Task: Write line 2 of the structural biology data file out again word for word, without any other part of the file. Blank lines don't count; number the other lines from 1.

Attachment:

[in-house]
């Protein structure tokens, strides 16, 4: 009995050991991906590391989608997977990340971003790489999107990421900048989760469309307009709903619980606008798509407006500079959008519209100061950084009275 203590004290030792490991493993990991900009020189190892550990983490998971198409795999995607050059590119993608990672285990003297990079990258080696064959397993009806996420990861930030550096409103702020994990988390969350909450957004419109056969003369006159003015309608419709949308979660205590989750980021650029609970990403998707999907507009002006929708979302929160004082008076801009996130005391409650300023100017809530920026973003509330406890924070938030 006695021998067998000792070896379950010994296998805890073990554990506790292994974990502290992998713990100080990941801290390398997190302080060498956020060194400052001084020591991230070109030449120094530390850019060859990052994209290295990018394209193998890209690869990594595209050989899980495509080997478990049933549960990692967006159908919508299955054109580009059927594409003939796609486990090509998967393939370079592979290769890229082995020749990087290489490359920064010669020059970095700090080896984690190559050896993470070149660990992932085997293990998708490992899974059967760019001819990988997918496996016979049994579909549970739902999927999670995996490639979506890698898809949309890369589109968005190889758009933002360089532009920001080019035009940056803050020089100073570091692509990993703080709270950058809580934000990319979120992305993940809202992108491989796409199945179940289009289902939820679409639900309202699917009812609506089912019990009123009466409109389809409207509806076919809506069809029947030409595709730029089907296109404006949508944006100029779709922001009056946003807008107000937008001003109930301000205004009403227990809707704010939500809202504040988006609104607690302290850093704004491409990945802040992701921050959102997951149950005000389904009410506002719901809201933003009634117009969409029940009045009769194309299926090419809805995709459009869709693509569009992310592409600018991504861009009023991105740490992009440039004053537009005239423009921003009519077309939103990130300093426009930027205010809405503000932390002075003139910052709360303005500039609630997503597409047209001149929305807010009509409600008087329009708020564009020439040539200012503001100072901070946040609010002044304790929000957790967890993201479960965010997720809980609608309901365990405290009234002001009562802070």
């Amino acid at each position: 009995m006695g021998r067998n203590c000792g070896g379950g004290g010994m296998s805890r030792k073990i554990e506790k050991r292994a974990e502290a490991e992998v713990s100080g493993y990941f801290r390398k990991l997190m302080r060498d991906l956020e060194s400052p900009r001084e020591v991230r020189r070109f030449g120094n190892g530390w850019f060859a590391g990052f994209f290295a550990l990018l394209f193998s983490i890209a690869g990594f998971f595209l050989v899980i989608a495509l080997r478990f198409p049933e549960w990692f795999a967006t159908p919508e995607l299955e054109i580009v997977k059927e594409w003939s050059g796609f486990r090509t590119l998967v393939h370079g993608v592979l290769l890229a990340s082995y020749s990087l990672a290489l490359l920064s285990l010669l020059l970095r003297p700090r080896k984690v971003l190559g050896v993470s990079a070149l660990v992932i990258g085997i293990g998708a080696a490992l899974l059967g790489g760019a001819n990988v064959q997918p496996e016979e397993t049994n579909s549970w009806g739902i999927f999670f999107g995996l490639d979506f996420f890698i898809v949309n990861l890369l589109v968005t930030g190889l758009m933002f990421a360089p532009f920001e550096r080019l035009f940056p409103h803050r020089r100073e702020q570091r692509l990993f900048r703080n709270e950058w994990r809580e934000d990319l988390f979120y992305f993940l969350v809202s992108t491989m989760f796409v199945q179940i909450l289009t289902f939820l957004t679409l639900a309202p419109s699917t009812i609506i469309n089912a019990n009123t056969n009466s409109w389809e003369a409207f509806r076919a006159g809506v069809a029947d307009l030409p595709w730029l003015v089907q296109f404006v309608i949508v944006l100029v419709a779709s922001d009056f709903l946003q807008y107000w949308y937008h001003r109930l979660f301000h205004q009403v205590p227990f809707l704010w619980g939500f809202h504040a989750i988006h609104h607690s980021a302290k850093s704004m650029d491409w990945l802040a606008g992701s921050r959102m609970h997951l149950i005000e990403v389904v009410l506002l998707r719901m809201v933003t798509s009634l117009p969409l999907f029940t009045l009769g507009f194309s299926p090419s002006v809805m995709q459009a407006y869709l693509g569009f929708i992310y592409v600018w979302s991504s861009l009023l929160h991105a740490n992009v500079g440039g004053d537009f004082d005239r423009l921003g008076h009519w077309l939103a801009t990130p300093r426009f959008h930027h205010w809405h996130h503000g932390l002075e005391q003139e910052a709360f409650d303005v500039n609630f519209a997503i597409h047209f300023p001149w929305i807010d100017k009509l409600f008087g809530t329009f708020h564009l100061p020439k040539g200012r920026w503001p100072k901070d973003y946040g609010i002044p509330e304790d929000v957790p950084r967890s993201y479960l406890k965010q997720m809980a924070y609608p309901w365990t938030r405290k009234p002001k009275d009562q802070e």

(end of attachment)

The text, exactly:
């Protein structure tokens, strides 16, 4: 009995050991991906590391989608997977990340971003790489999107990421900048989760469309307009709903619980606008798509407006500079959008519209100061950084009275 203590004290030792490991493993990991900009020189190892550990983490998971198409795999995607050059590119993608990672285990003297990079990258080696064959397993009806996420990861930030550096409103702020994990988390969350909450957004419109056969003369006159003015309608419709949308979660205590989750980021650029609970990403998707999907507009002006929708979302929160004082008076801009996130005391409650300023100017809530920026973003509330406890924070938030 006695021998067998000792070896379950010994296998805890073990554990506790292994974990502290992998713990100080990941801290390398997190302080060498956020060194400052001084020591991230070109030449120094530390850019060859990052994209290295990018394209193998890209690869990594595209050989899980495509080997478990049933549960990692967006159908919508299955054109580009059927594409003939796609486990090509998967393939370079592979290769890229082995020749990087290489490359920064010669020059970095700090080896984690190559050896993470070149660990992932085997293990998708490992899974059967760019001819990988997918496996016979049994579909549970739902999927999670995996490639979506890698898809949309890369589109968005190889758009933002360089532009920001080019035009940056803050020089100073570091692509990993703080709270950058809580934000990319979120992305993940809202992108491989796409199945179940289009289902939820679409639900309202699917009812609506089912019990009123009466409109389809409207509806076919809506069809029947030409595709730029089907296109404006949508944006100029779709922001009056946003807008107000937008001003109930301000205004009403227990809707704010939500809202504040988006609104607690302290850093704004491409990945802040992701921050959102997951149950005000389904009410506002719901809201933003009634117009969409029940009045009769194309299926090419809805995709459009869709693509569009992310592409600018991504861009009023991105740490992009440039004053537009005239423009921003009519077309939103990130300093426009930027205010809405503000932390002075003139910052709360303005500039609630997503597409047209001149929305807010009509409600008087329009708020564009020439040539200012503001100072901070946040609010002044304790929000957790967890993201479960965010997720809980609608309901365990405290009234002001009562802070």